Year-round sunshine, stunning landscapes, and a vibrant Hawaiian culture — no wonder this US island state is on everyone’s bucket list. The archipelago is made up of seven main islands, plus a few other smaller islands. You’ve likely heard of Maui, Hawaii, Oahu, and Kauai, but perhaps the lesser-visited islands of Lanai, Molokai, Niʻihau seem novel. Regardless of the island(s) you visit, here are some of the top reasons to visit Hawaii.
Travel Tips & Practicalities
Fly nonstop to Honolulu’s Daniel K. Inouye Airport (HNL) or Maui Kahului Airport (OGG) from hubs such as Los Angeles (LAX), San Francisco (SFO) or Phoenix Sky Harbor (PHX). Once there, you can easily arrive at other islands via short flights. Expect a long trip, though, as the flight is at least five hours from west coast destinations. Take a look at flight deals as they arise into Hawaii right here.
Warm Weather (And the Best Season to Visit)
Although travelers will experience the least amount of rainfall during Hawaii’s summer months: June, July, and August, there’s never really a bad season to visit these islands. Surf season is year-round (hit the north coasts in winter and the south coasts in summer), and whale watching is best from December to April. One of the quietest seasons is from April-June, so if you’re looking for an affordable hotel deal, spring is the time to go.
RELATED: 5 Day Maui Itinerary & Travel Guide
You won’t really find a bad beach in Hawaii, but some are pretty epic. Here are some Winetraveler favorites:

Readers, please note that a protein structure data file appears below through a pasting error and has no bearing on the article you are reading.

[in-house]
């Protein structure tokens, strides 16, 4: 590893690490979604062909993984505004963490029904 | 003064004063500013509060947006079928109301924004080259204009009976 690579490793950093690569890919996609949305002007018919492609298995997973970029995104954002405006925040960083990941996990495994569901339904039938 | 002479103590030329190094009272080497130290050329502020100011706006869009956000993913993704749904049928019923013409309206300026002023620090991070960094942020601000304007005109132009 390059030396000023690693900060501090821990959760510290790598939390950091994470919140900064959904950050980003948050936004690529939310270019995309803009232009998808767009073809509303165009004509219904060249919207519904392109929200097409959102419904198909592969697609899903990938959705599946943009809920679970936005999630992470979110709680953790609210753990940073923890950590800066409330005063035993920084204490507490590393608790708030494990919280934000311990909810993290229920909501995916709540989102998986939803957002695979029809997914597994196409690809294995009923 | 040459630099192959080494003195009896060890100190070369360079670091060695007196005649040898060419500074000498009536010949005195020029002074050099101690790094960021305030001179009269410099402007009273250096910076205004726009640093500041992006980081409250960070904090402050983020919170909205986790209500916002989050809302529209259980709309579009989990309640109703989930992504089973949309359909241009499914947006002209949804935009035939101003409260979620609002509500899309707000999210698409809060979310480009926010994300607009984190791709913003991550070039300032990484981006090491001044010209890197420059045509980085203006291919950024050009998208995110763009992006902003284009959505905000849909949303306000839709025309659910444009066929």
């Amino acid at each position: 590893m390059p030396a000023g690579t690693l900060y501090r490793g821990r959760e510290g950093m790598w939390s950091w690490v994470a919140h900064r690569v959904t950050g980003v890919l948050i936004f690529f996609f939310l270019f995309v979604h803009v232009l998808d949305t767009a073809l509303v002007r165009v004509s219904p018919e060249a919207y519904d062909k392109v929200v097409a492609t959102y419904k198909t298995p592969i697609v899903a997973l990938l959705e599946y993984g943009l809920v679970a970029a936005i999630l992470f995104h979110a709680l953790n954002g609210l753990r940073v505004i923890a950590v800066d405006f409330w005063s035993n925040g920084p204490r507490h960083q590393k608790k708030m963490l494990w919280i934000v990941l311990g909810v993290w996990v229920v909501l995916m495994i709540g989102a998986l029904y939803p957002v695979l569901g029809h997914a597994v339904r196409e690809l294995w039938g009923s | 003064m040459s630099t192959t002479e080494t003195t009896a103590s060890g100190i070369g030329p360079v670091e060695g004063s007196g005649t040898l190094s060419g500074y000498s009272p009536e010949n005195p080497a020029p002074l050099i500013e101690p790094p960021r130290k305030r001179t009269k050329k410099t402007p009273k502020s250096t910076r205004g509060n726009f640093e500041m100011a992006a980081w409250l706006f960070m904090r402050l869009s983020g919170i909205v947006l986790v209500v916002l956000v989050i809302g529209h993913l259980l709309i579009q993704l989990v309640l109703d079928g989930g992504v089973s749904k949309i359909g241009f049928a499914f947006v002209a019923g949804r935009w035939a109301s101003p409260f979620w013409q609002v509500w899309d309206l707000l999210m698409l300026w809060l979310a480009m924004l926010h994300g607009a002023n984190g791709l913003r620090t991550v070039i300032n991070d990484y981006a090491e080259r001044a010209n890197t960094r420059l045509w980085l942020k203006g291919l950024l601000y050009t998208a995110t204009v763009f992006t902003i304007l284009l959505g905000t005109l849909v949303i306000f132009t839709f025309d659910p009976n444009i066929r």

Waimea Beach, Oahu
Hanalei Bay, Kauai
Kaihalulu Beach, Maui (reddish sand)
Punalu’u Beach, Big Island (black sand)
Papaohaku Beach, Molokai
Polihua Beach, Lanai (need a 4×4 to arrive)
From All-inclusive Resorts to Local Vibes
Hawaii’s islands suit pretty much every travel style and budget. While it’s not known as a super affordable vacation destination, if you look hard enough, you can find budget surf hostels and low-cost home rentals on less touristy areas of the islands. On the other hand, all-inclusive resorts catering to families and adults-only luxurious boutique hotels are also in abundance. Mid-range villas, hotels, and apartment rentals are always an option, too.
Natural Wonders: Cliffs, Stargazing, and Volcanoes
Yes, Hawaii’s beaches and clear waters are already stunning. But Hawaii is also extremely green, with some incredible natural sites like mountains, cliffs, and tropical rainforests. Consider a visit to Hawai’i Volcanoes National Park, or the famed cliffs of the Napali coast in Kauai. Stargazing is another breathtaking way to enjoy Hawaii’s clear skies. Mauna Kea is one of the best spots to see the endless stars and constellations. For a stunning hike, consider the Koko Crater Trail in Oahu, where you’ll trek up old railroad tracks to a volcano.
It’s Part of the US
Although Hawaii’s entrance requirements are changing frequently due to Covid, it’s still one of the easier spots to visit. Although you’ll have to hop on a long flight (about five hours from Los Angeles), the islands are still part of the United States. This means that you won’t need to worry about a language barrier or money exchange.
But Still Has Its Own Special Hawaiian Culture
Yes, Hawaii is part of the US and locals speak English. But Hawaii also has a vibrant culture that makes it a very special vacation spot. Expect to experience the Hawaiian and Polynesian language, music, dance, cuisine, and beyond during your stay, especially if you get off-the-beaten-path a bit.
Endless Activities: Hiking, Surfing, and Helicopter Rides
With several islands to choose from, you’ll never get bored in Hawaii — even if you aren’t a beachcomber. From the sharp curves and switchbacks of Maui’s famed ‘Road to Hana’ to helicopter rides over Kauai’s Jurassic Park-inspired landscape to shark diving on Oahu, adrenalin junkies will have plenty to do. If you’d prefer a calmer experience, consider surf lessons, snorkeling, or hula lessons. Cultural buffs can visit museums such as the Iolani Palace in Honolulu, and there’s always the historic Pearl Harbor.